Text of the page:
Make your apps fly

Implement Flyweight to improve performance

Justified or not, Java is sometimes perceived as slow. Compared with other languages—such as C++—that are compiled into machine code, Java is interpreted at runtime; and all other things being equal, compiled machine code is faster than interpreted byte code. Of course, you might argue that Java can hold its own, mainly due to advanced technologies such as just-in-time (JIT) compilers and Java HotSpot, and you'd be mostly correct. Today's JVMs are modern marvels that wring amazing performance out of Java byte code.

Regardless of modern JVM efficiency, you should always look for programming techniques that boost performance. In this installment of Java Design Patterns, I discuss one of those techniques that, not surprisingly, takes the form of a design pattern: the Flyweight pattern. Let's see how it works.

Note: You can download this article's source code from Resources.

The Flyweight pattern

Object-oriented design is sometimes at odds with performance. From a design standpoint, it's best to encapsulate everything in an object so you can treat those objects uniformly, reuse them, and extend them. Unfortunately, modeling everything as an object can be expensive performance-wise. A case-in-point is Smalltalk, which literally models everything as an object, as opposed to Java, which provides a mix of objects and intrinsic types. Today, Java is much more prevalent than Smalltalk, due in no small part to Java's better performance.

Note: Java also provides static type checking, which Smalltalk lacks. Although static type checking is widely regarded as beneficial, most Smalltalk developers argue against it.

Even though Java provides a mix of objects and intrinsic types, Java applications can create a huge number of objects. For example, trees can have an unlimited number of rows, so if you model each row as a distinct Swing component, you're asking for trouble. For fine-grained objects such as tree nodes, you can implement the Flyweight pattern to create a small pool of shared objects, which significantly reduces the number of objects created. Soon enough, you'll learn how to implement flyweights and share them; in the meantime, it's sufficient to understand that flyweights are shared objects and that using them can result in substantial performance gains.

In Design Patterns, the Gang of Four (GOF) authors describe the Flyweight pattern like this:

Use sharing to support large numbers of fine-grained objects efficiently.

Figure 1 shows a class diagram for the Flyweight design pattern.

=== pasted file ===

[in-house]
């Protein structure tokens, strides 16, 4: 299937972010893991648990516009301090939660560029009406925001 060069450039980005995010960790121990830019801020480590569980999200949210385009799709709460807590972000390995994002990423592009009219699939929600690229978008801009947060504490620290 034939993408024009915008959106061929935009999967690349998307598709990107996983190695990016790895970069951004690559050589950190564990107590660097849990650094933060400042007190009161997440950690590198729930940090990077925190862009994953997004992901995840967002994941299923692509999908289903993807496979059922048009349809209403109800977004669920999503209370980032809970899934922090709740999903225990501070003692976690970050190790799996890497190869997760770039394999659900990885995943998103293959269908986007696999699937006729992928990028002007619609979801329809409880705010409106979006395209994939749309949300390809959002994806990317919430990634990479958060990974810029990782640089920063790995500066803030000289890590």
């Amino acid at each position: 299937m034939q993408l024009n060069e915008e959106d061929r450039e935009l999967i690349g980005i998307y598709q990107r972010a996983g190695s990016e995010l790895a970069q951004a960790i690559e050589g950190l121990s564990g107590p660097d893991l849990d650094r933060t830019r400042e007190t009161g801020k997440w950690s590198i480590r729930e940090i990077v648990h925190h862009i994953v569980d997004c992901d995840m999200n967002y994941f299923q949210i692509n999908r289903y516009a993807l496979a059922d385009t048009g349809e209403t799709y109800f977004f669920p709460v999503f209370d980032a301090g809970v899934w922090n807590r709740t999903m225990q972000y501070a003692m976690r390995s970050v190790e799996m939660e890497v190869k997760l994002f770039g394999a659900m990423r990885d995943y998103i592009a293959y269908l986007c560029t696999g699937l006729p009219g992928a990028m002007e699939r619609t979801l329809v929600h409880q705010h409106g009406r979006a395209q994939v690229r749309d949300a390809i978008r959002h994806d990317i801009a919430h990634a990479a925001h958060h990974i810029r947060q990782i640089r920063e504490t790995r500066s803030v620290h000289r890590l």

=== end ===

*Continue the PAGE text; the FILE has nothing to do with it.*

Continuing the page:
Figure 1. Flyweight class diagram

Flyweights are typically instantiated by a flyweight factory that creates a limited number of flyweights and doles them out, one at a time, to clients. Those flyweights are instantiated according to some criteria. For example, you might have a pool of line objects that know how to draw lines. In that case, the flyweight factory could create one line object for each line color, such as one object for white lines and another for blue lines. Those lines, which are flyweights, get reused whenever you draw white or blue lines. If you have a drawing with 1,000 white lines and 6,000 blue lines, only two lines—instead of 7,000—are actually instantiated.

Figure 2's sequence diagram depicts runtime interaction between clients and a flyweight factory.

Figure 2. Flyweight sequence diagram

Clients don't directly instantiate flyweights; instead they get them from a factory. The factory first checks to see if it has a flyweight that fits specific criteria (e.g., a blue or white line); if so, the factory returns a reference to the flyweight. If the factory can't locate a flyweight for the specified criteria, it instantiates one, adds it to the pool, and returns it to the client.

You might be wondering how you can reuse flyweights. For example, how can one line flyweight draw all lines of a particular color when those lines presumably have different locations and lengths? You accomplish that reuse by splitting a flyweight's state in two: intrinsic state (e.g., line color) and extrinsic state (e.g., line location and length). The flyweight maintains intrinsic state, while extrinsic state must be passed to the flyweight at runtime. By externalizing extrinsic state, you can easily reuse flyweights for different variations of that extrinsic state.